69. My most enjoyable jogs were along Blvd. Kukulcan leading to the beaches of Cancun. I jogged on the sidewalks and in the grassy medians, and it was especially pretty around Christmas.
71. I remember feeling guilty for taking a break by only jogging for 12 minutes for about 10 days. I reminded myself that there is no shame in taking it easy for a while in order to let my old legs rejuvenate a little.
72. I’ve got to be the biggest jogger most people see all year. That’s certainly true in Mexico where people occasionally do double-takes. Little kids seem amazed (and sometimes terrified) at my height and size. I’ve seen many a kid get closer to his mother as I pass. If they only knew how harmless I am!
73. One thing I learned during this streak is that you shouldn’t over do it. More is not better. If you’re going to jog daily like I did, you probably shouldn’t try to hammer long runs every day. In my case, I think my body would have broken down with injuries. Instead, I was able to chug along with only a few days of difficult jogs (those jogs with aching soleus muscles…yowza!)
74. Not-overdoing-it talk aside, I still don’t like words like “balanced” and “moderate.” If you want some kick-butt results, you sometimes have do something extreme. Do you want to save a big chunk of money? Then load up all of your accounts. Do you want to reclaim your fitness? Then exercise every day…no ifs, ands, or buts.
75. I realize that most days I don’t stretch at all. Instead, I just start off slow and slowly increase my speed. Don’t worry, I never push it until I’m good and loose.
Non-Jogging Aspects of the Streak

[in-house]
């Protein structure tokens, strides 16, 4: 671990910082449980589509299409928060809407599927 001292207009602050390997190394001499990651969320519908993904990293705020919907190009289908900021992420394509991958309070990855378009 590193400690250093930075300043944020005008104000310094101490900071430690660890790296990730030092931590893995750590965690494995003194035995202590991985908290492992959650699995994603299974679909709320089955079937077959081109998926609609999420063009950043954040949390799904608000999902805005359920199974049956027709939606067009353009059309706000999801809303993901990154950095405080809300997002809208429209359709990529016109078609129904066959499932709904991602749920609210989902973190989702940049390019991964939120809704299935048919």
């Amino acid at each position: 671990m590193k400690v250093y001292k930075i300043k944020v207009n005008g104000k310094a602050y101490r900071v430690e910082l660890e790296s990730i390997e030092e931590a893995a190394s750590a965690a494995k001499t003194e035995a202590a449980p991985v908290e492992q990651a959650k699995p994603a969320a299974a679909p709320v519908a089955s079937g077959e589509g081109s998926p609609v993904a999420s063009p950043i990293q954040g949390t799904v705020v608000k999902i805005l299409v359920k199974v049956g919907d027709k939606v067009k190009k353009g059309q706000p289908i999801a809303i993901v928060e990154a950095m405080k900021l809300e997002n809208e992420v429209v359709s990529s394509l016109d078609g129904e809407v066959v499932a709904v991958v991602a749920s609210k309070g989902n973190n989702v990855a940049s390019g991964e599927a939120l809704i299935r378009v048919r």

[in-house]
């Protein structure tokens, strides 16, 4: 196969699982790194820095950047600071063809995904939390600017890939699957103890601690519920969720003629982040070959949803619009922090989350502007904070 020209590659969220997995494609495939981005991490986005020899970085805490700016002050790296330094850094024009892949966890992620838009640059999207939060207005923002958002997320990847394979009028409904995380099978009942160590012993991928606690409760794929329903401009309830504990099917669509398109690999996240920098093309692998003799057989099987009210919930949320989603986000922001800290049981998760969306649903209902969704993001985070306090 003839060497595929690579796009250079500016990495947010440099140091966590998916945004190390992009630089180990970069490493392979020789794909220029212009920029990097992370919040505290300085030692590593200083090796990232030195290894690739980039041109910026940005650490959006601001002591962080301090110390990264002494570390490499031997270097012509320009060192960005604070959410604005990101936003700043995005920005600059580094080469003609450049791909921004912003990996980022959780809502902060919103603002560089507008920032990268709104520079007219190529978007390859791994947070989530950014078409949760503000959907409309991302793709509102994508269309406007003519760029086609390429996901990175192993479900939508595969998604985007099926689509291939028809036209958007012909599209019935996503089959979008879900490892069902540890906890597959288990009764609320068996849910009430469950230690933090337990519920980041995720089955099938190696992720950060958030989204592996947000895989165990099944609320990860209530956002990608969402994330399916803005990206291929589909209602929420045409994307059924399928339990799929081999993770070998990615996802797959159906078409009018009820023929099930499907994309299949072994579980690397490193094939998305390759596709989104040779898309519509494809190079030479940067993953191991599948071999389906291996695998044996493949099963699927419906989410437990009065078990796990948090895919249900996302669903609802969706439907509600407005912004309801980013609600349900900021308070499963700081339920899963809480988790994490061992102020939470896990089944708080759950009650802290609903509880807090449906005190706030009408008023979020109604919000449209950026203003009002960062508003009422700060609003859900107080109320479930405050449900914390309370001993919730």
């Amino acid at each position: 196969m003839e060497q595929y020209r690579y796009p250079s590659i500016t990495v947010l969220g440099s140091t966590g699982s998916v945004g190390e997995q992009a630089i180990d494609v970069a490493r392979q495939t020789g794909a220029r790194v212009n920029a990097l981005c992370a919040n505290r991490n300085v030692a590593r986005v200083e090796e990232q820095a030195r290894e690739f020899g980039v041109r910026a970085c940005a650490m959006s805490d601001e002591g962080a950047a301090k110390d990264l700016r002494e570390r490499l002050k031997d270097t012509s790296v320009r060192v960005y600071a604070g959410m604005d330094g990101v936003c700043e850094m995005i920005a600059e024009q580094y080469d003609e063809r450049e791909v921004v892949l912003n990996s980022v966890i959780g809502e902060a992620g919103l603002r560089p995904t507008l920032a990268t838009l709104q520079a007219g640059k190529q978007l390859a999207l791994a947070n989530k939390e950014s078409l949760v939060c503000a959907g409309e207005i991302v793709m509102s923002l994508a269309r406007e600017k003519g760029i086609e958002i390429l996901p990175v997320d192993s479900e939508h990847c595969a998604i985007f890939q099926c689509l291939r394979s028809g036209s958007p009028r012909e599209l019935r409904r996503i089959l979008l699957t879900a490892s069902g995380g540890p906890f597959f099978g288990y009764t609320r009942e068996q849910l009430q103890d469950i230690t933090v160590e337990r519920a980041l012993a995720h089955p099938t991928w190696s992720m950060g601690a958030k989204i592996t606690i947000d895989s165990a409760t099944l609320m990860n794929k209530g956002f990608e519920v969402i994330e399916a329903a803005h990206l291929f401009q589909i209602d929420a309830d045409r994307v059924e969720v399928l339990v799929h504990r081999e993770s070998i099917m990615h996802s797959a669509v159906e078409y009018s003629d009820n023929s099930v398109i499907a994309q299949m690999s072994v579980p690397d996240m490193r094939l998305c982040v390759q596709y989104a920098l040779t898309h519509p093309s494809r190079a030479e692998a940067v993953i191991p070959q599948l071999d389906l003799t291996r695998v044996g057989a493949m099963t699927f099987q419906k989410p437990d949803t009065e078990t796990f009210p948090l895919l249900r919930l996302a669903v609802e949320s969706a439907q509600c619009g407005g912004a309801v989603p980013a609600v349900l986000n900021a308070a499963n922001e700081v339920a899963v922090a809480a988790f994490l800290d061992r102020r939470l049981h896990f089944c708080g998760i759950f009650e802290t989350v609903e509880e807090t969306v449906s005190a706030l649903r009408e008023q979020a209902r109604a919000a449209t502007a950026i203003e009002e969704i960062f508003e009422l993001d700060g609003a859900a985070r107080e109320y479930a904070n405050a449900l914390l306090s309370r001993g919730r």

76. You’ll see on my jogging calendar that I fast a couple of times a years. Three or four times a year I fast for four days. I view fasting as a metabolic cancer-prevention treatment. Here’s an interesting video on fasting.
77. Through much of the jogging streak I also did a basic Pilates workout. Everything I know about Pilates I learned from Daniel Lyon’s book, The Complete Book of Pilates for Men (affiliate link).
78. In November of 2017, Edwina and I joined a gym and began weight-lifting again. I had forgotten how much I enjoy working out with weights. Jogging is great, but lifting is totally different. The first week at the gym was really difficult because, let’s face it, we’re in our 50’s now. When you take an 18 month layoff from weights, you just don’t come back and start throwing monster weight around. These days I’m lifting weights to improve my body composition, increase (or maintain) my overall strength, and rehab my trashed right shoulder.
79. My right shoulder began hurting around January of 2017 due to excessive push-ups. Like an idiot, I got up to about 200 push-ups on my jogs in Progreso, Mexico last December. One day I noticed some soreness in the shoulder, and I later started hearing clicks and pops. Since I’ve already had surgery on the shoulder in 2009, I should have learned my lesson, but “a meathead has gotta meat!” Anyway, trying to work out around a bum shoulder is a new experience for me.
80. Since January of 2011 I have been doing some form of a low-carb eating protocol. My default eating is similar to the Slow Carb Diet made famous by Tim Ferriss. Some days I eat no carbs, some days low carbs, and some days some slow carbs (beans). Naturally, I call it my No-Low-Slow-Carb Diet. I do allow for dietary cheats now and then, but I don’t have my sweet-tooth cravings like I used to. Overall, I think my improved dietary habits work very nicely with my current jogging streak.
Today’s jog was #517; that means I have only 483 more jogs until I hit #1,000. I’m not going to over complicate what I’m doing here. The plan is pretty simple: every day I’ll slip on some footwear and I’ll go jog for at least 12 minutes. If I do that minimal amount of jogging, I’ll count the jog and the magical streak will continue. I plan on making my next goal of 1,000 jogs. Along the way, I’ll add weights, Pilates, and other activities, but my daily jog will continue to be the starting point of my fitness plan.